The Blues were successful in breaking down Fulham and Southampton in similar ways. To start, you have to get the ball into the final third before any scoring chances can develop. Fulham were more or less giving City the space to just carry into their half so they didn’t have much work to do to get into scoring range. But with Southampton’s half press preventing the preferred path of buildup, City were flashing their attackers (Sergio Aguero, Leroy Sane, and Raheem Sterling) into pockets of the midfield to directly pick up possession from the center backs. This pulled a Southampton midfielder off of the Blues midfield three, unlocking short passing lanes between the lines.
The attack thrived because of City’s ability to manipulate the fullback and pull him out of position. When these teams get pinned deep, they want to keep a tight backline and allow the midfield to shift in an arch around it to mark attackers on the wing. Fulham intended for the distance between their midfield and defense to be short, giving the outside midfielders a short path to recover on the wingers. On the other hand, Southampton encouraged those long balls onto the wing, which would let a midfielder recover as the ball was in the air and being settled. But City’s quick passing centrally takes so many opponents out of the play that they can move to the ball to the wing with such pace that the midfielders are too far away to recover.
This happened frequently, forcing the fullbacks to step out of the backline and close down on the wingers. Then City would send a runner down that channel the fullback just vacated. And then someone would float into that space left by the midfielder or a cutback dribble would be open, and before you know it, the defense is in chaos. It is so hard for a defense to recover their shape in this state and City feast in these situations, this is the beauty of Pep Guardiola’s team. We should also give some credit to the counter press. Turnovers generally lead to counterattacking thoughts, which thus lead to teams abandoning their defensive shape. City always do a great job of winning the ball back as the opponent leaves themselves vulnerable and Fulham and Southampton were both victims of this.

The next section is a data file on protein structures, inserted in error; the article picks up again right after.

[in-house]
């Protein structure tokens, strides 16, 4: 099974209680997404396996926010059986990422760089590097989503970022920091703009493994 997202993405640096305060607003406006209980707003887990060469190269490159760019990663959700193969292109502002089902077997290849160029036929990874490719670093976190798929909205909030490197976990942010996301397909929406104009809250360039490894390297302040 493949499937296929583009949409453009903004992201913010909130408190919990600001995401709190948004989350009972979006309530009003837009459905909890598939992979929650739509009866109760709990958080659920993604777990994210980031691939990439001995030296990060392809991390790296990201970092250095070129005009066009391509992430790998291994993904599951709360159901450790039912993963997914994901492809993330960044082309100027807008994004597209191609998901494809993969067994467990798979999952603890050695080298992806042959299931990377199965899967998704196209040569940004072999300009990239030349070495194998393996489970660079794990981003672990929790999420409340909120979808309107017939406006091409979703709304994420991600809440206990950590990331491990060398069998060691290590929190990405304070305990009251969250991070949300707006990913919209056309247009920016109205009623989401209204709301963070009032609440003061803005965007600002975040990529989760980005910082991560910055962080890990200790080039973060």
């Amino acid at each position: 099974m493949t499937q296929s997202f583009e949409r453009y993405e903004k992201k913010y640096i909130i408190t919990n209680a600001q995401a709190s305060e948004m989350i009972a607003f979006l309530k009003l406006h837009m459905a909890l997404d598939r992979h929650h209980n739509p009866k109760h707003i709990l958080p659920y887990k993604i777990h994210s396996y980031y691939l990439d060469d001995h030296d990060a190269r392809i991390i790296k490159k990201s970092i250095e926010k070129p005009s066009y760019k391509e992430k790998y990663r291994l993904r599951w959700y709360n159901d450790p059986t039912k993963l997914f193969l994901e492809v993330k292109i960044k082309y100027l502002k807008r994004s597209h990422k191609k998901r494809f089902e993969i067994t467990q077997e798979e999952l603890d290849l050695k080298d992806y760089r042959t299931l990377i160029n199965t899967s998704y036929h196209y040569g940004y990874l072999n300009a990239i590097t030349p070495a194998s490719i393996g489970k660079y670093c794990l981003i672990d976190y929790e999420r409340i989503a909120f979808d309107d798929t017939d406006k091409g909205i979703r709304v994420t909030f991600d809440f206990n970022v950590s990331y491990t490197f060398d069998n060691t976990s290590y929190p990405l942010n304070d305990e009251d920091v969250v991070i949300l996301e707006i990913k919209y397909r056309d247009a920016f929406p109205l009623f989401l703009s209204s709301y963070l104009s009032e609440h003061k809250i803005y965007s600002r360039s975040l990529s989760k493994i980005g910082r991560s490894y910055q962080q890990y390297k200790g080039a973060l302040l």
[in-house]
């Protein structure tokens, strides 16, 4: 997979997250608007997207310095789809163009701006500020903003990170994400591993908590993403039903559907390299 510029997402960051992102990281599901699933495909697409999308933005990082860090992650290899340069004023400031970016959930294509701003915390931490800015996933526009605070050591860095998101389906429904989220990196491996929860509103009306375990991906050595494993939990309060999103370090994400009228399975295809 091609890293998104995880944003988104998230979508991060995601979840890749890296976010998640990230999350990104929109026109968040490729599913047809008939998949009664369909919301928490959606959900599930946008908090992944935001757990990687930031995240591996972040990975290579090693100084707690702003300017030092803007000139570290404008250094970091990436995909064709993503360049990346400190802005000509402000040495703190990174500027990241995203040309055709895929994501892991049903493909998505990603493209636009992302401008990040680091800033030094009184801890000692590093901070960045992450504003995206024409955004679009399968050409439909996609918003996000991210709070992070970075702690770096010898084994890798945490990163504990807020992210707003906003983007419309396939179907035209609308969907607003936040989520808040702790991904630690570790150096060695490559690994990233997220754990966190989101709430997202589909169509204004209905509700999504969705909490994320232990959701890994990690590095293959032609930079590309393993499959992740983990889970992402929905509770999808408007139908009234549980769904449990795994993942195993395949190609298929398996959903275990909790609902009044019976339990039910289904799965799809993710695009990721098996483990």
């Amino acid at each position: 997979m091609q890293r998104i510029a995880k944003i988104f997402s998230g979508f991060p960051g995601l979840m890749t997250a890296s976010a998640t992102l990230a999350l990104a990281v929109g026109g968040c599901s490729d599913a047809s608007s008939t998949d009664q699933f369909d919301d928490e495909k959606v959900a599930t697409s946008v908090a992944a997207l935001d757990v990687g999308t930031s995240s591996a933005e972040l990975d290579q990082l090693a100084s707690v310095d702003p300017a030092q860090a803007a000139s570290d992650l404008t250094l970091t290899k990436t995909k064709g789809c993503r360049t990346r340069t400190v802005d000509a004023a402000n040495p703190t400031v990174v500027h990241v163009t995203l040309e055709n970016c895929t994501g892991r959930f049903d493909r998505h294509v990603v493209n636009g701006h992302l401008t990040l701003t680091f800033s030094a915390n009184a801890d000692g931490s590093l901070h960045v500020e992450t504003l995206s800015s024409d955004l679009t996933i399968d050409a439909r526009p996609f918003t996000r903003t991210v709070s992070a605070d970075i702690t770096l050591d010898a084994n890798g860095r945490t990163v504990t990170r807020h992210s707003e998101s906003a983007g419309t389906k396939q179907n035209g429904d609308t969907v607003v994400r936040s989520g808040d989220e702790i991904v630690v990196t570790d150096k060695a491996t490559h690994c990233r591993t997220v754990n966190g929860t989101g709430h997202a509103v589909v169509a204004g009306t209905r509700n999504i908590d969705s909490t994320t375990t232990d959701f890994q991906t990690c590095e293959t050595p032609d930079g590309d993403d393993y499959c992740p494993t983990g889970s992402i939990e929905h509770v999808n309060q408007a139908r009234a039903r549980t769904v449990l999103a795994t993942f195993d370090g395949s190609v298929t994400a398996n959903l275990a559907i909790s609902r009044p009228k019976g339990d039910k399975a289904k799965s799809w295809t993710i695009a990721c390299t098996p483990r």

I’ve said this before so I hate to sound like a broken record, but this Manchester City team continues to get better. A 2 point lead atop the Premier League table is a testament to the strength of the other top clubs rather than an indication that City is falling back to the pack from last season. It should be noted that Southampton did have some quality stretches on Sunday, looking dangerous for about 5-10 minutes after City’s third goal. I subscribe to the idea that this was more a mental letdown by the Blues than some cause for concern about the defense. But Southampton did post the highest expected goals total (1.72 xG) City has given up all season. Granted, 0.76 xG of that is from the penalty shot but it is in these stretches where we can expect Pep to make improvements. Especially with arguably the biggest week of the season so far ahead of us, with a Champions League matchup against Shaktar Donetsk Wednesday and derby day against United on Sunday.